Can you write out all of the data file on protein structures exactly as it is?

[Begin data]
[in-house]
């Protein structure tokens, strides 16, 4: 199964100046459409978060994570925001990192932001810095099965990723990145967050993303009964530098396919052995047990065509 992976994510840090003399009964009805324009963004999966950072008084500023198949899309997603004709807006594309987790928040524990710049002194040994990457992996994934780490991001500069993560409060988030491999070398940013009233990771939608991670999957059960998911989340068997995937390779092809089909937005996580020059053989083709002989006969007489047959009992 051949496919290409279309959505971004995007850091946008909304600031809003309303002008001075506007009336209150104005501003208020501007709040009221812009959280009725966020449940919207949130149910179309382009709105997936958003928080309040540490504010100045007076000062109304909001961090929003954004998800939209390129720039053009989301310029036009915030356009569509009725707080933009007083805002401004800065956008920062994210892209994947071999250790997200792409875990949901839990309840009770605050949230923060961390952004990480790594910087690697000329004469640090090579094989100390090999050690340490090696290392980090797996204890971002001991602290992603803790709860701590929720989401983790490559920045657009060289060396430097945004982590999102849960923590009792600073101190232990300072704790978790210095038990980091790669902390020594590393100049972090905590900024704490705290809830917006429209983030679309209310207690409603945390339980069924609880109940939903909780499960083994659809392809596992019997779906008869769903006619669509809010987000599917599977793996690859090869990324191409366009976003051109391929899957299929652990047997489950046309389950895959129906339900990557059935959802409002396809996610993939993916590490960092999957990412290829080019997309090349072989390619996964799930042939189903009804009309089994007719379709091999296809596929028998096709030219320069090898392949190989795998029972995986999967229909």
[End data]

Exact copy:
[in-house]
């Protein structure tokens, strides 16, 4: 199964100046459409978060994570925001990192932001810095099965990723990145967050993303009964530098396919052995047990065509 992976994510840090003399009964009805324009963004999966950072008084500023198949899309997603004709807006594309987790928040524990710049002194040994990457992996994934780490991001500069993560409060988030491999070398940013009233990771939608991670999957059960998911989340068997995937390779092809089909937005996580020059053989083709002989006969007489047959009992 051949496919290409279309959505971004995007850091946008909304600031809003309303002008001075506007009336209150104005501003208020501007709040009221812009959280009725966020449940919207949130149910179309382009709105997936958003928080309040540490504010100045007076000062109304909001961090929003954004998800939209390129720039053009989301310029036009915030356009569509009725707080933009007083805002401004800065956008920062994210892209994947071999250790997200792409875990949901839990309840009770605050949230923060961390952004990480790594910087690697000329004469640090090579094989100390090999050690340490090696290392980090797996204890971002001991602290992603803790709860701590929720989401983790490559920045657009060289060396430097945004982590999102849960923590009792600073101190232990300072704790978790210095038990980091790669902390020594590393100049972090905590900024704490705290809830917006429209983030679309209310207690409603945390339980069924609880109940939903909780499960083994659809392809596992019997779906008869769903006619669509809010987000599917599977793996690859090869990324191409366009976003051109391929899957299929652990047997489950046309389950895959129906339900990557059935959802409002396809996610993939993916590490960092999957990412290829080019997309090349072989390619996964799930042939189903009804009309089994007719379709091999296809596929028998096709030219320069090898392949190989795998029972995986999967229909």